4. In a fluid intake for a jet engine having a terminal shock wave, the combination comprising: a fluidic throttling valve having a vortex chamber with a main fluid input channel and a fluid output channel communicating therewith; the fluid intake having a primary bleed port upstream from the desired position of the terminal shock wave and communicating with the main fluid input channel of said chamber; means including a nozzle for establishing a power fluid stream; a first means for receiving the power fluid stream and injecting it into the chamber for generating a rotational fluid stream in said chamber; said rotating stream exerting a force on a stream of fluid flowing into said chamber through said main input channel, said force exerted on said fluid stream being sufficient to throttle the primary air bleed port flow from flowing through the output channel; fluid-deflecting means adapted to direct a control stream against the power fluid stream; the fluid intake having a fluid pressure top downstream from the primary bleed port, said fluid pressure tap communicating with said fluid deflecting means; a second means for receiving the power fluid stream and directing it into a particular output channel for injection into the chamber to shear the rotational flow and thereby diminish the rotational fluid stream in said chamber when a predetermined normal operating pressure ratio between the primary bleed port pressure and the fluid pressure tap is changed thereby permitting the primary bleed port flow through the output channel.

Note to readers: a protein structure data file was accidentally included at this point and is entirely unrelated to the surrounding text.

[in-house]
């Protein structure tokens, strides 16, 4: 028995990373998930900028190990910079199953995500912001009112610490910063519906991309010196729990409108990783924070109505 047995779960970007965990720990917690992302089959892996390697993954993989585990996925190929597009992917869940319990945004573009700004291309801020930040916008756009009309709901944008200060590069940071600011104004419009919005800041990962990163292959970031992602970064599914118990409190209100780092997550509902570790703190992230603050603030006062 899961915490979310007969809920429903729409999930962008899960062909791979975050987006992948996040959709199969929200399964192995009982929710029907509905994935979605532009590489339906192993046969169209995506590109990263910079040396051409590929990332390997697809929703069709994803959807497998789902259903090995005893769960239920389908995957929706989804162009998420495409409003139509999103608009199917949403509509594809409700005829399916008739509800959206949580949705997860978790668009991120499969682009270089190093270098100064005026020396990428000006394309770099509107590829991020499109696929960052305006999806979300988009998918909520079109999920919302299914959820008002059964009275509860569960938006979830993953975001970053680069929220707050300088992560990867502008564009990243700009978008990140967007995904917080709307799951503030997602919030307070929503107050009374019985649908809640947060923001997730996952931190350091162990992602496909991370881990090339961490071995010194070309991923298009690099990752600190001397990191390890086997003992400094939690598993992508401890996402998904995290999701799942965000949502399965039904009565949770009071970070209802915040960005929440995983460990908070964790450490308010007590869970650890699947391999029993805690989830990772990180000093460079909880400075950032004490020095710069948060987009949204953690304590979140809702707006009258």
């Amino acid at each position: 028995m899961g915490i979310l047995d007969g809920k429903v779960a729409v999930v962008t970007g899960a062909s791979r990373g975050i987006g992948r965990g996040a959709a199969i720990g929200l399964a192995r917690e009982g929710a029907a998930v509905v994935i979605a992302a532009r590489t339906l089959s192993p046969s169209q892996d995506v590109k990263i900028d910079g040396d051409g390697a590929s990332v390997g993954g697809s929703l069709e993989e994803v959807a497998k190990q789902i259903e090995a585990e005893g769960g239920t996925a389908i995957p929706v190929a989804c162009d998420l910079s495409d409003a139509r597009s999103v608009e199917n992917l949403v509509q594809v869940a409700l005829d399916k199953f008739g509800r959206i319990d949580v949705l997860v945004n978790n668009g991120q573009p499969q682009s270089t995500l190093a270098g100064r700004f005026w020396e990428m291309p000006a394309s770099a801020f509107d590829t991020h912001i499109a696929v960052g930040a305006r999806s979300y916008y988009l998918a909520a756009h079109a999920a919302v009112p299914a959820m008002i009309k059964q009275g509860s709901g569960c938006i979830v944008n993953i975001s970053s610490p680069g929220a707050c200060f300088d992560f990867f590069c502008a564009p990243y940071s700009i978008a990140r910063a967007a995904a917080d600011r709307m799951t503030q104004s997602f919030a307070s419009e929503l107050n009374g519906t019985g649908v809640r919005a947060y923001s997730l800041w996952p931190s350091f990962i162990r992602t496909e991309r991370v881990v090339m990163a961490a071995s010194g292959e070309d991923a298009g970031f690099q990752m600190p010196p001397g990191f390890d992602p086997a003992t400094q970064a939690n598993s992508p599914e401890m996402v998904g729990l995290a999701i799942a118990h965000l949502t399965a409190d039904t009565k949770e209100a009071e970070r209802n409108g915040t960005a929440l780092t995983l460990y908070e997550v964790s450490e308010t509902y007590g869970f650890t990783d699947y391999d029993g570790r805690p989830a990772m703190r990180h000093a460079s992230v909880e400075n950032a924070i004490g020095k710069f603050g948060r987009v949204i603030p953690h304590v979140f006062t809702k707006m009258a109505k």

5. In a fluid intake for a jet engine having a terminal shock wave, the combination comprising: a fluidic throttling valve having a vortex chamber with a main fluid input channel and a fluid output channel communicating therewith; the fluid intake having a primary bleed port upstream from the desired position of the terminal shock wave and communicating with the main fluid input channel of said chamber; means including a nozzle for establishing a power fluid stream; a first receiver means being spaced from and aligned with said nozzle for receiving pressurized fluid flow from said nozzle and having an outlet port for injecting fluid into the chamber to generate a rotational fluid stream in said chamber; said rotating stream exerting a force on a stream of fluid flowing into said chamber through said main input channel, said force exerted on said fluid stream being sufficient to throttle the primary air bleed port flow from flowing through the output channel; a second receiver means being spaced from and divergently aligned with said supply nozzle and having an outlet port for injecting fluid into said chamber to shear the rotational flow; a fluidic control switching device; the fluid intake having a fluid pressure tap downstream from the primary bleed port and communicating with said fluidic control switching device for creating a deflecting pressure jetstream; said fluidic control switching device being positioned in the spaced apart region between the supply nozzle and the first and second receiver means and adapted to direct the deflecting pressure jetstream against the power fluid stream for exerting a force on said stream of fluid flowing through said first receiver means to snap the flow from the supply nozzle toward the second receiver means when a predetermined normal operating pressure ratio between the primary bleed port pressure and the fluid pressure tap is changed and thereby shear the rotational flow in said chamber to diminish the vorticity force and permit the primary bleed port flow through the output channel.